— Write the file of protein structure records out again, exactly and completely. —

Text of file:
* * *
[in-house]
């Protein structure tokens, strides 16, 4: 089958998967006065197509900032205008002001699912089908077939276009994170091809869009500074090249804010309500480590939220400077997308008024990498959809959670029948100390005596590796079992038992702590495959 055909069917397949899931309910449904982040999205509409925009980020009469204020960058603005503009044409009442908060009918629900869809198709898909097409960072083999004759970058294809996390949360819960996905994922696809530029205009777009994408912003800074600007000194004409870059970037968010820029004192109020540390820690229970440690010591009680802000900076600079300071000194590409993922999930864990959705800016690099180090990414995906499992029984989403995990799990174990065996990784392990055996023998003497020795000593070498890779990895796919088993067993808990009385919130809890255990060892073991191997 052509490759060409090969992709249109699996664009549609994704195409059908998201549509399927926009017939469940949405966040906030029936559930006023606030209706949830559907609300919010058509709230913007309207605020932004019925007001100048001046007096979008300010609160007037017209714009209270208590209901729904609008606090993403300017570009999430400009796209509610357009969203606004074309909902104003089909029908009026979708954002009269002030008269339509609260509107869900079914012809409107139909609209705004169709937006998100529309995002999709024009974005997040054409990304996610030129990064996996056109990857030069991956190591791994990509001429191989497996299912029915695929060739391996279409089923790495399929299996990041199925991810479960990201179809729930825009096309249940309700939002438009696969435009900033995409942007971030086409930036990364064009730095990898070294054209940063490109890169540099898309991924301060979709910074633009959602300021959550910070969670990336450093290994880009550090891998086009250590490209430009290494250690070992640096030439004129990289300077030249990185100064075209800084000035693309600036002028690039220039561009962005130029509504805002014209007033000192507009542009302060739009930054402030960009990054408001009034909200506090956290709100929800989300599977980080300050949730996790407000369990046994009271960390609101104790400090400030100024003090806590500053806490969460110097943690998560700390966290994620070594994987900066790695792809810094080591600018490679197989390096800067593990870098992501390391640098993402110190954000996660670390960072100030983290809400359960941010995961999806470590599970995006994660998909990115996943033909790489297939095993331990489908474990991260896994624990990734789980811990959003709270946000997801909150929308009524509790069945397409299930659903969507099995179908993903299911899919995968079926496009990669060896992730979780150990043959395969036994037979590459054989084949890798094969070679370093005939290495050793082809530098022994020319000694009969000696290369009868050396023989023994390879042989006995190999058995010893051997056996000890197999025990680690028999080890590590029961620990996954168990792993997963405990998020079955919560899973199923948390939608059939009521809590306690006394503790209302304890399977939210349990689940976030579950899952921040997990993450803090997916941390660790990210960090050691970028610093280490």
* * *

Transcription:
[in-house]
């Protein structure tokens, strides 16, 4: 089958998967006065197509900032205008002001699912089908077939276009994170091809869009500074090249804010309500480590939220400077997308008024990498959809959670029948100390005596590796079992038992702590495959 055909069917397949899931309910449904982040999205509409925009980020009469204020960058603005503009044409009442908060009918629900869809198709898909097409960072083999004759970058294809996390949360819960996905994922696809530029205009777009994408912003800074600007000194004409870059970037968010820029004192109020540390820690229970440690010591009680802000900076600079300071000194590409993922999930864990959705800016690099180090990414995906499992029984989403995990799990174990065996990784392990055996023998003497020795000593070498890779990895796919088993067993808990009385919130809890255990060892073991191997 052509490759060409090969992709249109699996664009549609994704195409059908998201549509399927926009017939469940949405966040906030029936559930006023606030209706949830559907609300919010058509709230913007309207605020932004019925007001100048001046007096979008300010609160007037017209714009209270208590209901729904609008606090993403300017570009999430400009796209509610357009969203606004074309909902104003089909029908009026979708954002009269002030008269339509609260509107869900079914012809409107139909609209705004169709937006998100529309995002999709024009974005997040054409990304996610030129990064996996056109990857030069991956190591791994990509001429191989497996299912029915695929060739391996279409089923790495399929299996990041199925991810479960990201179809729930825009096309249940309700939002438009696969435009900033995409942007971030086409930036990364064009730095990898070294054209940063490109890169540099898309991924301060979709910074633009959602300021959550910070969670990336450093290994880009550090891998086009250590490209430009290494250690070992640096030439004129990289300077030249990185100064075209800084000035693309600036002028690039220039561009962005130029509504805002014209007033000192507009542009302060739009930054402030960009990054408001009034909200506090956290709100929800989300599977980080300050949730996790407000369990046994009271960390609101104790400090400030100024003090806590500053806490969460110097943690998560700390966290994620070594994987900066790695792809810094080591600018490679197989390096800067593990870098992501390391640098993402110190954000996660670390960072100030983290809400359960941010995961999806470590599970995006994660998909990115996943033909790489297939095993331990489908474990991260896994624990990734789980811990959003709270946000997801909150929308009524509790069945397409299930659903969507099995179908993903299911899919995968079926496009990669060896992730979780150990043959395969036994037979590459054989084949890798094969070679370093005939290495050793082809530098022994020319000694009969000696290369009868050396023989023994390879042989006995190999058995010893051997056996000890197999025990680690028999080890590590029961620990996954168990792993997963405990998020079955919560899973199923948390939608059939009521809590306690006394503790209302304890399977939210349990689940976030579950899952921040997990993450803090997916941390660790990210960090050691970028610093280490």